Frequently Asked Questions

The following provides answers to a number of frequently asked questions.

Who does the Division of General Counsel represent?

What should I do if someone tries to serve me with a summons, complaint, or other official legal document?

I have been sued. Will the University represent me?

Am I liable if I’m sued for something arising out of my employment at the University?

Will my conversations with the lawyers be confidential?

I need legal help for a personal matter. Will the Division of University Counsel help me?

I have been served a subpoena to appear as a witness in a case. What should I do?

I have received a subpoena asking me to turn over University-related documents. What should I do?

What should I do when I receive a request for public documents?

Is an employee entitled to review his or her personnel file?

Are student records considered confidential?

I am a director. Can I bind the University to a contract?

Who does the Division of General Counsel represent?

Attorneys in the Division of the General Counsel represent the University as an institution. Members of the Division of the General Counsel advise and represent University employees acting within the course and scope of their employment in matters concerning University business; however, they do not advise or represent employees in their individual capacities.

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What should I do if someone tries to serve me with a summons, complaint, or other official legal document?

If any person attempts to serve you with notice of a lawsuit or other legal matter involving the University, please direct them to the DGC. The DGC will not accept service of process for individuals, and University personnel should not assist with the service of process with University personnel.

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I have been sued. Will the University represent me?

While this is determined on a case by case basis, if you have been sued in connection with your official duties as a University employee and you have acted lawfully and in good faith, you will likely be indemnified and defended by the University.  “Official duties” include those duties and responsibilities that are part of the employee’s job description and authority.

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Am I liable if I’m sued for something arising out of my employment at the University?

You could be, but the State may provide an employee with legal representation if he or she is sued for matters arising within the course and scope of University employment.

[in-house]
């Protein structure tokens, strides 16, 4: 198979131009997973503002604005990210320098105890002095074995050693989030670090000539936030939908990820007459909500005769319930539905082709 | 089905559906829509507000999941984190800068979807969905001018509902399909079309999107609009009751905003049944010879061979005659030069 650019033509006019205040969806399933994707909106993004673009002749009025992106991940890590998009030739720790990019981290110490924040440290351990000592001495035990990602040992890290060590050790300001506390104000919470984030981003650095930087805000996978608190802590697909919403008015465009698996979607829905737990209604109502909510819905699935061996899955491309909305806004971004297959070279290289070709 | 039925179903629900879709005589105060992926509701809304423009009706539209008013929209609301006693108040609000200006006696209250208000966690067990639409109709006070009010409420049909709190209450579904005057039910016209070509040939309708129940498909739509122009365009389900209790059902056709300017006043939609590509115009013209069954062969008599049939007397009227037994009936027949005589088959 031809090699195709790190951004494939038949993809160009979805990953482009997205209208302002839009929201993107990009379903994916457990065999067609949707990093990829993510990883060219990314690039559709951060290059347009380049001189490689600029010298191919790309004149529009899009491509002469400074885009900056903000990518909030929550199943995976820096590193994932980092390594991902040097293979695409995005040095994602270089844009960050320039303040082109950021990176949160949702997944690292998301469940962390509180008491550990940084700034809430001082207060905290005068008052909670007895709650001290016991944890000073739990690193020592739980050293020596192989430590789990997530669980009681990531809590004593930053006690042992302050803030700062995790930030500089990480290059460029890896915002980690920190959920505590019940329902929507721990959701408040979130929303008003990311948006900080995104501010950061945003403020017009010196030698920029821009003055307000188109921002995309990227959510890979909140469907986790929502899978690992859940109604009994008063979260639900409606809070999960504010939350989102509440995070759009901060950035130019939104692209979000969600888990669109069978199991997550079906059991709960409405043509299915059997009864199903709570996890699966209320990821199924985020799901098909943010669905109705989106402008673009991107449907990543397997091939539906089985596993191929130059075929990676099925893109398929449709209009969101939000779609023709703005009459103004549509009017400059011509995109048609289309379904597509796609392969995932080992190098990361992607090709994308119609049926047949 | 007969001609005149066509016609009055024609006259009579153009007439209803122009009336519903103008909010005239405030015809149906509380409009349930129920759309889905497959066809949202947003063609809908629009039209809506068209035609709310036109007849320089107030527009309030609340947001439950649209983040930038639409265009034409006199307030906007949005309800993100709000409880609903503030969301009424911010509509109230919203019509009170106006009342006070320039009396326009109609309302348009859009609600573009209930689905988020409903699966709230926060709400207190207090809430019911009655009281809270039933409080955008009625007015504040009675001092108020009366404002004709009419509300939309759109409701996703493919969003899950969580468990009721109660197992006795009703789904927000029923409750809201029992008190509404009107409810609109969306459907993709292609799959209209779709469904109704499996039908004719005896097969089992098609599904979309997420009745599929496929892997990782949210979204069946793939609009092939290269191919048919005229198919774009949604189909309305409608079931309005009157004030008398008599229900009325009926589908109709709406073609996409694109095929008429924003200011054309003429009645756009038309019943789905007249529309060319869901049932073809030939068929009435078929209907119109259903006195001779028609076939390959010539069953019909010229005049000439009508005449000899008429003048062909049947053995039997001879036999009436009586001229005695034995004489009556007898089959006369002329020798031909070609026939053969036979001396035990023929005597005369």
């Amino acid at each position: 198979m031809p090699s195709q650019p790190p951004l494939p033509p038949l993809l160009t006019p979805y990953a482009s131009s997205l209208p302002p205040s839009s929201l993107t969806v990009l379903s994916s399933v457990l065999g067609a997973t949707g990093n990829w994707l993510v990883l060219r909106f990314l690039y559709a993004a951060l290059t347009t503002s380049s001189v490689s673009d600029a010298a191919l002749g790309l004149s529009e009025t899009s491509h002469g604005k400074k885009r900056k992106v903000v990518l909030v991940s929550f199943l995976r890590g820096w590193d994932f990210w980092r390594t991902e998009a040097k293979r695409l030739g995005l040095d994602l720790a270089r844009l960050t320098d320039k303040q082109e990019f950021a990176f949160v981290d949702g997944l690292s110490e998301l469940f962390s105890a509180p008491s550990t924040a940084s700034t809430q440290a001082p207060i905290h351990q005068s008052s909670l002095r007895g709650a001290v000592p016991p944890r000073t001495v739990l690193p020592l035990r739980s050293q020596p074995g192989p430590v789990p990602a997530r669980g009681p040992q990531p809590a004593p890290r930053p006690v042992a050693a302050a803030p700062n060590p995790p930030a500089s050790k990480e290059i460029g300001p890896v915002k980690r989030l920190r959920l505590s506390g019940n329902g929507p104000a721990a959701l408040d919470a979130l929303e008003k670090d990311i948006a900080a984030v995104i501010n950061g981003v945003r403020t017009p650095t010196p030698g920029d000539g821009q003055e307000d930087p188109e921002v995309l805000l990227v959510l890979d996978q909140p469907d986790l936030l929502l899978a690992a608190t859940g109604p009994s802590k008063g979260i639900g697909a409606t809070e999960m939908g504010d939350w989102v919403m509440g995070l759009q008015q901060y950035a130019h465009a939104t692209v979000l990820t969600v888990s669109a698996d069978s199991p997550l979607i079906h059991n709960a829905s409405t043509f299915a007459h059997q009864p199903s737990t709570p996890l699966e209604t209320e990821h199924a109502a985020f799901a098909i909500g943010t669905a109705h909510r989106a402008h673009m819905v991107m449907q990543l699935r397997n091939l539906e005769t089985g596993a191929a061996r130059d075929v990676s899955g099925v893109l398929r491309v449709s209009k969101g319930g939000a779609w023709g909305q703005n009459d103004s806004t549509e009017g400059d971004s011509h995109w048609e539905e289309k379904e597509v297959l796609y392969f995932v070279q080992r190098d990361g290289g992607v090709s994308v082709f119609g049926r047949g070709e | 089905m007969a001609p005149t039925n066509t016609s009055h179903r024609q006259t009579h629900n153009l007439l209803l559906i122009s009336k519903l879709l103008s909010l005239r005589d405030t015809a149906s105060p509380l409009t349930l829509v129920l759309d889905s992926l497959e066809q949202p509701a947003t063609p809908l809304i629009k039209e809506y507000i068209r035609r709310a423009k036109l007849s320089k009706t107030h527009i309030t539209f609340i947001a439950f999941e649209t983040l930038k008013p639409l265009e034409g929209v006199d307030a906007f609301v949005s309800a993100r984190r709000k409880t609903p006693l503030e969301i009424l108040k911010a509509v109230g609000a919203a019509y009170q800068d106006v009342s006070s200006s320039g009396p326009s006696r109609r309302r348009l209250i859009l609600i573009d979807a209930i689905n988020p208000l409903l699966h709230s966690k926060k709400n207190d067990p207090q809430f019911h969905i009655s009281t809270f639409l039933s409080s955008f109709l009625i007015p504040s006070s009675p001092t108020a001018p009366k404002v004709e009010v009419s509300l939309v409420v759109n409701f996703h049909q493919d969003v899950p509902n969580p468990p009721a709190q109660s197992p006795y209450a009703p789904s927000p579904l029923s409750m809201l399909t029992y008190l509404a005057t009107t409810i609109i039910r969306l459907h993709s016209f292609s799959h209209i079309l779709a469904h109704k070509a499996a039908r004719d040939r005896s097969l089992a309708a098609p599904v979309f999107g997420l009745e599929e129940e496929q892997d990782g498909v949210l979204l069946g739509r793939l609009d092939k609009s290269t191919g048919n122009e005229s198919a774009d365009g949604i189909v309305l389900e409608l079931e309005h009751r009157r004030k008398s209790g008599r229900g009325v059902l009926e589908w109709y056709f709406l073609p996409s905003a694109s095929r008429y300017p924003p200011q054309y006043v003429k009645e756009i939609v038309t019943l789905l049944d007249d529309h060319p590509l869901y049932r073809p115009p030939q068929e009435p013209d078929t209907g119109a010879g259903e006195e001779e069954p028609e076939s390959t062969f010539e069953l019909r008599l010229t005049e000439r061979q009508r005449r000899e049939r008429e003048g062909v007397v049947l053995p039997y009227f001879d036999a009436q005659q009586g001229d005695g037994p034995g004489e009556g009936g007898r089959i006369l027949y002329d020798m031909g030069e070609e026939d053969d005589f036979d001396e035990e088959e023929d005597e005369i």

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Will my conversations with the lawyers be confidential?

Generally speaking, your conversations with us on matters involving University business will be privileged as to outside third parties, but may not be confidential as to other University officials.

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I need legal help for a personal matter. Will the Division of General Counsel help me?

No. The DGC does not represent employees for personal matters that do not affect the University’s legal rights.

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I have been served a subpoena to appear as a witness in a case. What should I do?

If the matter involves your official duties or activities at the University, contact the DGC as soon as possible. If the case involves a personal matter that is unrelated to University business, contact your personal attorney.

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I have received a subpoena asking me to turn over University-related documents. What should I do?

Do not turn over any documents.  Contact the DGC immediately for assistance. We will work with you to determine the appropriate response.

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What should I do when I receive a request for public documents?

Immediately forward the request to the DGC so that a necessary response can be made in a timely manner.

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Is an employee entitled to review his or her personnel file?

Yes. By written request to the University, an employee may review his or her personnel file. Questions and requests regarding personnel files should be directed to the Division of Human Resources.

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Are student records considered confidential?

Yes, the Family Educational Rights and Privacy Act (“FERPA”) protects personally identifiable educational records from certain disclosures. Although exceptions apply, educational records are generally not disclosed to any third parties without the student’s consent.

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I am a director. Can I bind the University to a contract?

To enter a contract on behalf of the University, you must have signatory authority in the amount of the contract and you must also comply with JSU’s Contract Policy and state procurement laws, as well as obtain IHL approval for certain contracts. The majority of University contracts require DGC approval of the legal terms in the agreement.

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